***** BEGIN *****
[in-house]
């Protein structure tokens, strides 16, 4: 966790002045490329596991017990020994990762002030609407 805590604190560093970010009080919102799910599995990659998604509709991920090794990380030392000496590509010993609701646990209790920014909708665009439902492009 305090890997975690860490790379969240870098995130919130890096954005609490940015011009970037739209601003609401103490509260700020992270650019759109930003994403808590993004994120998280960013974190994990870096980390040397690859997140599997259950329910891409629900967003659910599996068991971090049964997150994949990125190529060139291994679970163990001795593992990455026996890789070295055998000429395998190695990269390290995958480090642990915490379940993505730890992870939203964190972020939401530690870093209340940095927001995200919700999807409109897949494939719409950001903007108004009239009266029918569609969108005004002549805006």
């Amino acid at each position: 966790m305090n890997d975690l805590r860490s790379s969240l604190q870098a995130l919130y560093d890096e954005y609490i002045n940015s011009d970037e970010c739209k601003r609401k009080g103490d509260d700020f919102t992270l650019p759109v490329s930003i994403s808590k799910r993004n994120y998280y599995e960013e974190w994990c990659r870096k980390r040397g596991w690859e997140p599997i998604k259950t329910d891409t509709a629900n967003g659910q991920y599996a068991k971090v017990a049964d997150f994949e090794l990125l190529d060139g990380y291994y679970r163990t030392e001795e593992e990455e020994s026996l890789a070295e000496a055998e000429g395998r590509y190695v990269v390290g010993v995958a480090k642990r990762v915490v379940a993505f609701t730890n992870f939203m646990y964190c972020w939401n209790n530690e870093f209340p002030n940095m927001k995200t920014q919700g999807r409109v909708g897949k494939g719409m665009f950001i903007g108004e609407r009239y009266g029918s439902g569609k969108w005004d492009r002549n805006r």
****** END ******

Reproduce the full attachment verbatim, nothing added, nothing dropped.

[in-house]
């Protein structure tokens, strides 16, 4: 966790002045490329596991017990020994990762002030609407 805590604190560093970010009080919102799910599995990659998604509709991920090794990380030392000496590509010993609701646990209790920014909708665009439902492009 305090890997975690860490790379969240870098995130919130890096954005609490940015011009970037739209601003609401103490509260700020992270650019759109930003994403808590993004994120998280960013974190994990870096980390040397690859997140599997259950329910891409629900967003659910599996068991971090049964997150994949990125190529060139291994679970163990001795593992990455026996890789070295055998000429395998190695990269390290995958480090642990915490379940993505730890992870939203964190972020939401530690870093209340940095927001995200919700999807409109897949494939719409950001903007108004009239009266029918569609969108005004002549805006």
């Amino acid at each position: 966790m305090n890997d975690l805590r860490s790379s969240l604190q870098a995130l919130y560093d890096e954005y609490i002045n940015s011009d970037e970010c739209k601003r609401k009080g103490d509260d700020f919102t992270l650019p759109v490329s930003i994403s808590k799910r993004n994120y998280y599995e960013e974190w994990c990659r870096k980390r040397g596991w690859e997140p599997i998604k259950t329910d891409t509709a629900n967003g659910q991920y599996a068991k971090v017990a049964d997150f994949e090794l990125l190529d060139g990380y291994y679970r163990t030392e001795e593992e990455e020994s026996l890789a070295e000496a055998e000429g395998r590509y190695v990269v390290g010993v995958a480090k642990r990762v915490v379940a993505f609701t730890n992870f939203m646990y964190c972020w939401n209790n530690e870093f209340p002030n940095m927001k995200t920014q919700g999807r409109v909708g897949k494939g719409m665009f950001i903007g108004e609407r009239y009266g029918s439902g569609k969108w005004d492009r002549n805006r």